Encyclopedia of Jewish History and Culture Online

Get access Subject: Jewish Studies

Editor-in-Chief: Dan Diner

Help us improve our service

From Europe to America to the Middle East, North Africa and other non-European Jewish settlement areas the Encyclopedia of Jewish History and Culture covers the recent history of the Jews from 1750 until the 1950s.

More information: Brill.com


(2,835 words)

Author(s): Yair, Gad | Soyer, Michaela
The myth of the golem (Hebr.; “unformed substance,” “doll”), a human-like being created by magic, goes back to Jewish antiquity. The stories about the golem were initially limited to religious contexts, and the act of its creation was the epitome of piety. From the 16th century onward, the golem tradition divided in two: the Jewish one preserved the image of the golem as a superhuman figure that was created to save the Jewish community. In contrast, the German Christian tradition emphasized the …
Date: 2020-05-12


(2,882 words)

Author(s): Veidlinger, Jeffrey
GosET ( Gosudarstvennyij yevrejskij teatr) refers to a union of Yiddish state theatres in the Soviet Union of the interwar period. The biggest and most prominent of these was the Moscow State Yiddish Theatre ( Moskovskij gosudarstvennyij yevrejskij teatr). Both there and in other regional Yiddish state theatres, leading actors, musicians, artists, impressarios, dramatists, and technicians were at work. Many of them used the stage to express their Jewishness in the Soviet context. When the Stalinist regime made antisemitism part of …
Date: 2020-05-12


(1,534 words)

Author(s): Fetthauer, Sophie
The gramophone was developed in 1887 in the United States by the inventor Emil Berliner (1851–1929), who was originally from Germany. Raised in the spirit of emancipation, Berliner saw technological progress as a humanitarian service and also as a way toward integration into American society. Berliner was involved in the formation of record companies in the United States, England, and Germany as well; these evolved into a worldwide record industry, which also helped to publicize Jewish musicians since the 1920s.Emil Berliner was born as one of thirteen children in a Jewi…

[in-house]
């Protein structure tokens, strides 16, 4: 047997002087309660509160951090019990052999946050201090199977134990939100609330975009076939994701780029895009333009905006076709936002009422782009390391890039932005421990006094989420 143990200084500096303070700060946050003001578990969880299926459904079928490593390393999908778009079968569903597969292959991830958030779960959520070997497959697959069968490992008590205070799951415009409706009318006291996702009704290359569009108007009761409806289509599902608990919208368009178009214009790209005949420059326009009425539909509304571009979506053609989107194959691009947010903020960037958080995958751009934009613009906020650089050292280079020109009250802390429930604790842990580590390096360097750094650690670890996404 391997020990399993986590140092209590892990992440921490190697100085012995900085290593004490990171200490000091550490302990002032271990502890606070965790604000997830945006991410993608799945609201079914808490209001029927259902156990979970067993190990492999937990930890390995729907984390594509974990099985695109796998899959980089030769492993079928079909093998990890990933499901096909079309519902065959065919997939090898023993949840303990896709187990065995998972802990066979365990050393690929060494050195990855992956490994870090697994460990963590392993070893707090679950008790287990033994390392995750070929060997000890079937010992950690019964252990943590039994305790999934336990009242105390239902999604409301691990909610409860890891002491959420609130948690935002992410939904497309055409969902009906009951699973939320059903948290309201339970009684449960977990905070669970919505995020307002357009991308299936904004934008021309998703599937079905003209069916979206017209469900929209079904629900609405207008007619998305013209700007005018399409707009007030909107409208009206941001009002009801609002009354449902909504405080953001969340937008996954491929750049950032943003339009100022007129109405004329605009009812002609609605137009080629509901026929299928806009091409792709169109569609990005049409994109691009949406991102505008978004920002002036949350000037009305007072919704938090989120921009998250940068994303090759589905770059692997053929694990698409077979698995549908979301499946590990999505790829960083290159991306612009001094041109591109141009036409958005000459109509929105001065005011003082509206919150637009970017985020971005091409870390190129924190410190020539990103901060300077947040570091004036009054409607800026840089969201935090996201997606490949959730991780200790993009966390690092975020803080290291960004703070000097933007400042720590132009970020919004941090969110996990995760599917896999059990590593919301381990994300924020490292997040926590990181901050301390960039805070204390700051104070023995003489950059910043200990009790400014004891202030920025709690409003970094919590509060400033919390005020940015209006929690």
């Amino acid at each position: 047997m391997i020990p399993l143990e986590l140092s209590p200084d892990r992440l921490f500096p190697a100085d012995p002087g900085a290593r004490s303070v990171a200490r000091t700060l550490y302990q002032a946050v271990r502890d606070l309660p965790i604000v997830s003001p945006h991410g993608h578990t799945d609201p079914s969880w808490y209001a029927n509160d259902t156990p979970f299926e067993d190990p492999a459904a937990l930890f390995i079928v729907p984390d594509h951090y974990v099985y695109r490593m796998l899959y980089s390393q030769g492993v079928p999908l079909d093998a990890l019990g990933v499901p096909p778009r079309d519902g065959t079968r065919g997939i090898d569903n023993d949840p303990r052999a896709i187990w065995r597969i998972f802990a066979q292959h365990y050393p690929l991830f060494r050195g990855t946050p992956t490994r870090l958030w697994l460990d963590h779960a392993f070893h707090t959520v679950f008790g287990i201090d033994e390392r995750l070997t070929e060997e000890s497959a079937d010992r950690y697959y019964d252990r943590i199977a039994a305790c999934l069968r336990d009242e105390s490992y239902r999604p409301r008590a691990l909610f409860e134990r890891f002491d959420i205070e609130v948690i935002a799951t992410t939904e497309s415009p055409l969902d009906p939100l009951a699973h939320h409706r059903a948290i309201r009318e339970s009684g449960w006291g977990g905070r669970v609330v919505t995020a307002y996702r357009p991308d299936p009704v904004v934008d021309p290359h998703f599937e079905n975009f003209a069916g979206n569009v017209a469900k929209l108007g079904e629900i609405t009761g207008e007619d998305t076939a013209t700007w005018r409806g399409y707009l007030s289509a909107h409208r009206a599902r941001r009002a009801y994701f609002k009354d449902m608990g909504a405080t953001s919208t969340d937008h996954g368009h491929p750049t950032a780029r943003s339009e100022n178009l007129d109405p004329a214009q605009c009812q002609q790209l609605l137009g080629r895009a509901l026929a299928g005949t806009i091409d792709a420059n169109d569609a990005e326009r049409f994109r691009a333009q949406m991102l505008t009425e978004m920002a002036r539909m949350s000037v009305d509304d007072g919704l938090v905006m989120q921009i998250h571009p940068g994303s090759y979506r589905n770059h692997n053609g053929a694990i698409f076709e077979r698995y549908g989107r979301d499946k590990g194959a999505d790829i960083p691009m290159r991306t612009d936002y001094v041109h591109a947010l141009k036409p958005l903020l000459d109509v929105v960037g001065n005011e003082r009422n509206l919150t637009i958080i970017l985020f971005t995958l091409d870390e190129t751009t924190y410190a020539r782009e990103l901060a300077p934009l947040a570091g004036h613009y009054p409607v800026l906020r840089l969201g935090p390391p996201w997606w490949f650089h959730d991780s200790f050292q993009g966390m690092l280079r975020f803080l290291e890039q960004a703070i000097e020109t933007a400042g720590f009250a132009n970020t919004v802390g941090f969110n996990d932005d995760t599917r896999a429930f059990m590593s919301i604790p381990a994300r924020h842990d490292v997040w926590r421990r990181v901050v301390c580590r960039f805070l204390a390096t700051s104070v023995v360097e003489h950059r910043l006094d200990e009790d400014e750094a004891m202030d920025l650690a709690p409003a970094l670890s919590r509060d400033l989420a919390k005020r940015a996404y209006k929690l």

Date: 2020-05-12


(868 words)

Author(s): Sholokhova, Lyudmila
The literary series  Groshnbibliotek was established by left-wing Jews in Poland. It appeared between 1930 and 1936 in Warsaw and constituted a unique collection of popular reading material for the Jewish worker. Themes spanning from factual information to entertainment catered to the literary preferences of Polish Jews in the interwar period. At the same time, the volumes had a didactic aspiration: to disseminate the ideology of the Polish Jewish Labor movement.The initiators of the  Groshnbibliotek were Moyshe Finkelshteyn (1903–1943), a son of Noyekh Finkelshteyn, …
Date: 2020-05-12

Gruppe 47

(4,003 words)

Author(s): Briegleb, Klaus
Authors’ and critics’ circle during the early years of the Federal Republic of Germany engaged in an attempt to revitalize German literature after the Second World War. After intense discussions in 1947, the foundation year, the Group agreed not to discuss National Socialism in the future. In general, authors who returned to Germany after having emigrated had no chance of joining. Gruppe 47 is exemplary for making the Shoah a taboo subject and for Jewish/non-Jewish differentiation in postwar Ger…
Date: 2020-05-12

Guide for the Perplexed

(4,459 words)

Author(s): Kreisel, Howard
No work can claim a greater influence on Jewish philosophy than Maimonides’s Guide for the Perplexed (Hebr. Moreh Nevukhim). The text, composed by Maimonides (Moses ben Maimon, acronym Rambam, 1135–1204) in Judeo-Arabic and completed in 1190, was translated into Hebrew during the author’s lifetime and spread throughout Europe by means of many important translations. Up until the 20th century, it was repeatedly the subject of controversies regarding fundamental questions of Jewish philosophy. These arguments were …
Date: 2020-05-12

Guide for the Perplexed of Our Time

(2,958 words)

Author(s): Kaplan, Lawrence
Moreh Nevukhe ha-Zeman (Guide for the Perplexed of Our Time) is the title of the uncompleted magnum opus by Nachman Krochmal (1785–1840, acronym: Ranak), posthumously published in 1851 by Leopold Zunz. The complex body of work, which deals with an extraordinarily broad spectrum of topics, is a significant contribution to modern Jewish philosophy and to the Wissenschaft des Judentums. Differently than Maimonides, whose  Moreh Nevukhim (Guide for the Perplexed) traces the conflict between the Torah and philosophy, Krochmal represents that the “perplexit…
Date: 2020-05-12